The third guy is Chipper Jones, who will turn 40 on April 24 and is under contract through 2012 with a club option for 2013 that becomes guaranteed if he plays 123 games this season. Jones has been on the verge of retiring the last two years. Like Jeter and Rivera, it seems unthinkable he'd ever wear another uniform as a player.
And that leads us to the fourth player, who will not only have an asterisk on this list if he does go into the Hall with his current team, but also the one of this group most likely to play for a different team (but even that chance seems slight -- but not as slight as the other three), and that's Ichiro Suzuki. The asterisk is that of course he played the first half of his career for the Orix Blue Wave in Japan before coming to the Mariners in 2000. Some will debate whether he'd be in the Hall if he retired today, but I find it hard to believe he could be left out. Suzuki is in the final year of his five-year extension he signed in 2007 and with the Mariners going through a rebuilding phase, he may not fit into their plans. Another team could be interested, or he could return to Japan. However, it's been suggested he really wants to get to 3,000 hits in the United States. He's at 2,428 right now and would need at least three more years to get there -- that could be two with a different team.
There are some other players that aren't sure-fire Hall of Famers that could still get there and do it with one team, but there's still a lot to be proven. The closest to the end of his career is the Rangers' Michael Young, who would need to get to 3,000 hits before he had a shot at the Hall. Young, 35, has 2,061 hits, so even that seems unlikely. Then there are the young, talented players who have a lot more to prove before getting there. However, Troy Tulowitzki, Ryan Braun, Evan Longoria and Matt Kemp all have one thing in common -- long-term contracts with their current team.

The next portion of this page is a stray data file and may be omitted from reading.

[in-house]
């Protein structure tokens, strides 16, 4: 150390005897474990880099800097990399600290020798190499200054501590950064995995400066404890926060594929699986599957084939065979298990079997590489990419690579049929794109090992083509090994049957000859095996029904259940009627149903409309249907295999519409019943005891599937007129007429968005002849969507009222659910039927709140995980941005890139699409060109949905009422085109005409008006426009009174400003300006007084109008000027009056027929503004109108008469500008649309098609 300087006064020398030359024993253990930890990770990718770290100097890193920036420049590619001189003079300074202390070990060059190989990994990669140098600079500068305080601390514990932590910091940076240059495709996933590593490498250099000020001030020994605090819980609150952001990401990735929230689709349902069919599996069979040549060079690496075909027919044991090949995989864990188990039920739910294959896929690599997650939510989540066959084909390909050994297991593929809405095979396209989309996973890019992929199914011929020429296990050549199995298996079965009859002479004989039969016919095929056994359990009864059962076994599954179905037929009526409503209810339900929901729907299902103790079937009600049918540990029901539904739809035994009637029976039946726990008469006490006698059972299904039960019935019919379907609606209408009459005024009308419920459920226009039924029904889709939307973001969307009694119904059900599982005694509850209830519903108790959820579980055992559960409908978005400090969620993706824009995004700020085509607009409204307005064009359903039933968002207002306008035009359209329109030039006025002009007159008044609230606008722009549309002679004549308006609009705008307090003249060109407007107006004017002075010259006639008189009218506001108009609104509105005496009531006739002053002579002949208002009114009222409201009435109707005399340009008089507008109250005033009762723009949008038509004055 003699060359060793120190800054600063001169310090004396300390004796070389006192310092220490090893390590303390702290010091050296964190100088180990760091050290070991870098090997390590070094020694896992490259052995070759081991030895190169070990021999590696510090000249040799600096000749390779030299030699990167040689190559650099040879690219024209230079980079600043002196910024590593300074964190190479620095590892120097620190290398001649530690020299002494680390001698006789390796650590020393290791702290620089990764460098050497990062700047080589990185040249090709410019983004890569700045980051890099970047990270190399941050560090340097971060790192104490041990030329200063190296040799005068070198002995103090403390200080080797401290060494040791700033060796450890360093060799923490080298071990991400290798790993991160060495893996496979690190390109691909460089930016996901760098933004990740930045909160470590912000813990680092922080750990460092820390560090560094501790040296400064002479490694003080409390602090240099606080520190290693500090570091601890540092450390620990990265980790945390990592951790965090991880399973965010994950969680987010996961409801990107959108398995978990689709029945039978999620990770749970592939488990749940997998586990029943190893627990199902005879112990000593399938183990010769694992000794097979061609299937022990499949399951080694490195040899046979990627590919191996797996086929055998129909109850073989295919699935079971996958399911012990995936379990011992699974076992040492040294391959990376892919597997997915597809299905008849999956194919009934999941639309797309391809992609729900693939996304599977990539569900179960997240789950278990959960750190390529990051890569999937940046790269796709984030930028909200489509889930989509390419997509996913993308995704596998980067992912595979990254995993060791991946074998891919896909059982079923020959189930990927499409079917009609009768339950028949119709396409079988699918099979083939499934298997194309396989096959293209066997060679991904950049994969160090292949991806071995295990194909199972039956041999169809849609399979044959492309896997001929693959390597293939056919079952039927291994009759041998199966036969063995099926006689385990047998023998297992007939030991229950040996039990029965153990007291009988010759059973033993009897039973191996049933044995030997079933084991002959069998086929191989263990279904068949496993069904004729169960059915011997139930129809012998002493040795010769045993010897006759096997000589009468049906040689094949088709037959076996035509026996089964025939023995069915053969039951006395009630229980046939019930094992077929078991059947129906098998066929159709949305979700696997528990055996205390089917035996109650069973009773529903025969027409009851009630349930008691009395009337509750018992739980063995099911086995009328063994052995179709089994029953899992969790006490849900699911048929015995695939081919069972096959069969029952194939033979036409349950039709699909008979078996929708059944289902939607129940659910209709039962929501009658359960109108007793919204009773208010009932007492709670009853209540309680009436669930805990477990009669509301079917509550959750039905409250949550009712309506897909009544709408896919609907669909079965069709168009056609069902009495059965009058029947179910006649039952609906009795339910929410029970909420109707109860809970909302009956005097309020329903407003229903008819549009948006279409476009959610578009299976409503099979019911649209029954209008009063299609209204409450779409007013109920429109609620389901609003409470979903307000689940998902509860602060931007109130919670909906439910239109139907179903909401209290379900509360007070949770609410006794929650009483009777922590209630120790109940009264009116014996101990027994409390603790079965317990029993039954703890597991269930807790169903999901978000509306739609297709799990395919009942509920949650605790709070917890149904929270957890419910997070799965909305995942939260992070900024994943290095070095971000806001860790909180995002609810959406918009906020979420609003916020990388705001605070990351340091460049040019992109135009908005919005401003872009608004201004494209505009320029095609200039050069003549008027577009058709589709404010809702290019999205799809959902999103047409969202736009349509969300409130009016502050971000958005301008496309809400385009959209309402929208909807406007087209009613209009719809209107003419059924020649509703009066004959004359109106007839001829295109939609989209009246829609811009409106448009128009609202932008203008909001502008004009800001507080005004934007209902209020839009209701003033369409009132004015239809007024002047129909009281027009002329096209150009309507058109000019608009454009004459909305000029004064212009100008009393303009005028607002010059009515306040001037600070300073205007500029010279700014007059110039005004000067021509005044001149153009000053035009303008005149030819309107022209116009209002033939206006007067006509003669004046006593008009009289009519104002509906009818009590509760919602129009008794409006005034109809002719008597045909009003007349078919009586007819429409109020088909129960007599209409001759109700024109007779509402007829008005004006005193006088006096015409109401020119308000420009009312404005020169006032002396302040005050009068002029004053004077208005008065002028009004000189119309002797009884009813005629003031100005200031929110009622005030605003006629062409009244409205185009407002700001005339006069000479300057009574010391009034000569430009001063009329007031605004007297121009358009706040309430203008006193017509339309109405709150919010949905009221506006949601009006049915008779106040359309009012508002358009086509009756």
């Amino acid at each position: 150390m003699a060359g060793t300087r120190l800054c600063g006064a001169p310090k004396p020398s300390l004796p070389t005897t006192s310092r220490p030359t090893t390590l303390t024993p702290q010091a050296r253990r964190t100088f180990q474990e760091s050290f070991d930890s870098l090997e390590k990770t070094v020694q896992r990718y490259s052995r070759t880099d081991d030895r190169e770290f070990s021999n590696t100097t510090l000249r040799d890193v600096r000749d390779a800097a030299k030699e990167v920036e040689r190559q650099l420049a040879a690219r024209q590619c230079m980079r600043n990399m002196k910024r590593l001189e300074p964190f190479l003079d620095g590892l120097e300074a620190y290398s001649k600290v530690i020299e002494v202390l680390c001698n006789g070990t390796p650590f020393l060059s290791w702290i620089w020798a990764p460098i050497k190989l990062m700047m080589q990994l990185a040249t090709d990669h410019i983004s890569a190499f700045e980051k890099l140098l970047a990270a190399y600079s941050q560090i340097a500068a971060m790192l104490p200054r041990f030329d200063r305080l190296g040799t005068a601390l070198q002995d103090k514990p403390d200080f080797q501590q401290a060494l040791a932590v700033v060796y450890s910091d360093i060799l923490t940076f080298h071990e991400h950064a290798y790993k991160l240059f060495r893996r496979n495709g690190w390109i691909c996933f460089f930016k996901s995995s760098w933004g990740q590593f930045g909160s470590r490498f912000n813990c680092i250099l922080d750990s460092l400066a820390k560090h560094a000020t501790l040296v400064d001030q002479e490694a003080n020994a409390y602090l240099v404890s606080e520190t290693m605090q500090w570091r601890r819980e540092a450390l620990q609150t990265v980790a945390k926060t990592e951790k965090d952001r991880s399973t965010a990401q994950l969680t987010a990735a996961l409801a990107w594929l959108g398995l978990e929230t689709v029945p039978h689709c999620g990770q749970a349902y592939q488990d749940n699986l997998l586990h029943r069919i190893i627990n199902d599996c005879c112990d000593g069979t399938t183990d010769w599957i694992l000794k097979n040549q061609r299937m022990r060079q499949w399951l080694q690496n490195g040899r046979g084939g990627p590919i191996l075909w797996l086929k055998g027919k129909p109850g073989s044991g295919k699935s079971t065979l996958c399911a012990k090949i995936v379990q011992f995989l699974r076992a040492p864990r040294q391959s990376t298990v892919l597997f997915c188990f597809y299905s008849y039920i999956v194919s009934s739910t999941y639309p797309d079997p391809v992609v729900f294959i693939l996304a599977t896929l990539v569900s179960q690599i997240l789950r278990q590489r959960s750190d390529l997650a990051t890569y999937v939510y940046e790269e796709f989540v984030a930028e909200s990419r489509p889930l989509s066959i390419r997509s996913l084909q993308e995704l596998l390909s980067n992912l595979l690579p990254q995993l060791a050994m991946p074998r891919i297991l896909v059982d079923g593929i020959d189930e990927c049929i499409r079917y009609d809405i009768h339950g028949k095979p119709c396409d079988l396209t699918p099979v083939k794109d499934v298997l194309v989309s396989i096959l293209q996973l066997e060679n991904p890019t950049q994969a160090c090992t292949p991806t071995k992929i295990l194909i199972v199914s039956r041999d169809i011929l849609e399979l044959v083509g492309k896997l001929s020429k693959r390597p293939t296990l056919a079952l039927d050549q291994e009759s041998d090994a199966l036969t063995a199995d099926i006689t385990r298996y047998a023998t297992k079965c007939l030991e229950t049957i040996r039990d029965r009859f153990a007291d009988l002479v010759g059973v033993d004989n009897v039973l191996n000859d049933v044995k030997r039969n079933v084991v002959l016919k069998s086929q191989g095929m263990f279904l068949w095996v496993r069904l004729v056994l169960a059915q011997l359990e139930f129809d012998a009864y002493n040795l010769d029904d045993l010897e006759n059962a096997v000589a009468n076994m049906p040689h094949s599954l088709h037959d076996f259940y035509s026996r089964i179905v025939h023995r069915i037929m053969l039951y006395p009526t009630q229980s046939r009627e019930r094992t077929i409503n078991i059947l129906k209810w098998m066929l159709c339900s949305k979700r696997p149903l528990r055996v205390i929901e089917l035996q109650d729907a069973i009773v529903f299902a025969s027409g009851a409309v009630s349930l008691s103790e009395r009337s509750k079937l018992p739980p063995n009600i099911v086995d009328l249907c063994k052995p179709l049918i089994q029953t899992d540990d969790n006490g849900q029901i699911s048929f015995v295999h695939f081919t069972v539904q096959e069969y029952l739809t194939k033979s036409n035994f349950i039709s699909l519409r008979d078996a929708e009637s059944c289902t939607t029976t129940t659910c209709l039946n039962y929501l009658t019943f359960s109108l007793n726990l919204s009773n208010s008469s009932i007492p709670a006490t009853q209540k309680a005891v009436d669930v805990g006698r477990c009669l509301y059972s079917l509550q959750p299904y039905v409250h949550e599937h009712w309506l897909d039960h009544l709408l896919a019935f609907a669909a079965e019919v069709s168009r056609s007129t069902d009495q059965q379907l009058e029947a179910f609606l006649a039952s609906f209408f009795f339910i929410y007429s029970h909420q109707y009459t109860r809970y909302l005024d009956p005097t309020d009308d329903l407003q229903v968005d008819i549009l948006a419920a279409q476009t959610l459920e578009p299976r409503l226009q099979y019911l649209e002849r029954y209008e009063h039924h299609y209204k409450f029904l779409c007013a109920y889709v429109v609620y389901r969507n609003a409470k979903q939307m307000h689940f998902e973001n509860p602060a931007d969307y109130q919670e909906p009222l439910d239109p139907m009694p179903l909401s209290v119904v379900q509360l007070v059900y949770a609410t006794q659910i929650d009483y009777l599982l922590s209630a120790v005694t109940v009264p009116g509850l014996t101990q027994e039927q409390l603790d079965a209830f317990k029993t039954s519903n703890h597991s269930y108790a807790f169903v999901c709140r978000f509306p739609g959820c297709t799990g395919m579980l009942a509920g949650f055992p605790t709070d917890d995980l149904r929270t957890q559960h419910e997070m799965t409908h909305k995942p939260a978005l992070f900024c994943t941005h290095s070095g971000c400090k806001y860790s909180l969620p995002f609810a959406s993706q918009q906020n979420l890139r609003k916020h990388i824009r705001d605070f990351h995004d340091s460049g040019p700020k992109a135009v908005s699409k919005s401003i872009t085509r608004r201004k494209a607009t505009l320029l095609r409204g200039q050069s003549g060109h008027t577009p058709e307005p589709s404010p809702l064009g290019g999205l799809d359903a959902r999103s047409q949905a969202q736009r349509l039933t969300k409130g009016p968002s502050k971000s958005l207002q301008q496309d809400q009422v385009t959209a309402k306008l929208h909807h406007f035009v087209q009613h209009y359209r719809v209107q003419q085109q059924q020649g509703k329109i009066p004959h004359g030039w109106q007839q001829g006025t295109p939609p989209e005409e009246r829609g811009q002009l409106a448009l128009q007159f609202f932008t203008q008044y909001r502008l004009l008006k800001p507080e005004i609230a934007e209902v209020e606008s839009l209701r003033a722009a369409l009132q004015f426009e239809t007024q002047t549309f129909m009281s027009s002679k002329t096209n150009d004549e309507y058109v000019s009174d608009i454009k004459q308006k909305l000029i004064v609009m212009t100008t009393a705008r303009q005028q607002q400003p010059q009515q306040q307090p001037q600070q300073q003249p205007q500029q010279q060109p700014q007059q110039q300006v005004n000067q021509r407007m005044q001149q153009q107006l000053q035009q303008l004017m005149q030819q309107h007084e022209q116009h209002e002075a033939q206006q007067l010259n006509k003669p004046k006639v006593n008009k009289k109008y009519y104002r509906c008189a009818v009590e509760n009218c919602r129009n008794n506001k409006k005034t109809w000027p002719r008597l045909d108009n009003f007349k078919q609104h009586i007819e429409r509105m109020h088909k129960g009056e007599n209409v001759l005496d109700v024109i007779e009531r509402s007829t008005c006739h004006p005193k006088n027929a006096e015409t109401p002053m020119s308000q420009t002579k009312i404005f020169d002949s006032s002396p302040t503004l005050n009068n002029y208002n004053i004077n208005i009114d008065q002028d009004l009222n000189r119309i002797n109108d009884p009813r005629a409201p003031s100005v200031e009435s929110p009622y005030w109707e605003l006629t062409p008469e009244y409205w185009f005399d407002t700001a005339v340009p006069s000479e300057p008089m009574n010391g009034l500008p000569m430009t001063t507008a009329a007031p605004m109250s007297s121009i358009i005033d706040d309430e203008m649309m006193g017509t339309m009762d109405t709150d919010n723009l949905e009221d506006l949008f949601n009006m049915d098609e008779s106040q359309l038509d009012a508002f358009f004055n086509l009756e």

Here's the list of Hall of Famers who played for just one team, sorted by team:
Yankees: Earle Combs, Bill Dickey, Joe DiMaggio, Whitey Ford, Lou Gehrig, Mickey Mantle, Phil Rizzuto.
Dodgers: Roy Campanella, Don Drysdale, Sandy Koufax, Pee Wee Reese, Jackie Robinson.
Giants: Carl Hubbell, Travis Jackson, Mel Ott, Bill Terry, Ross Youngs.
Pirates: Roberto Clemente, Bill Mazeroski, Willie Stargell, Pie Traynor.
Red Sox: Bobby Doerr, Jim Rice, Ted Williams, Carl Yastrzemski.
Indians: Bob Feller, Addie Joss, Bob Lemon.
Orioles: Jim Palmer, Cal Ripken, Brooks Robinson.
White Sox: Luke Appling, Red Faber, Ted Lyons.
Cardinals: Bob Gibson, Stan Musial.
Reds: Johnny Bench, Bid McPhee.
Tigers: Charlie Gehringer, Al Kaline.
Brewers: Robin Yount.
Cubs: Ernie Banks.
Phillies: Mike Schmidt.
Royals: George Brett.
Senators: Walter Johnson.
Twins: Kirby Puckett.For more baseball news, rumors and analysis, follow @eyeonbaseball on Twitter or subscribe to the RSS feed.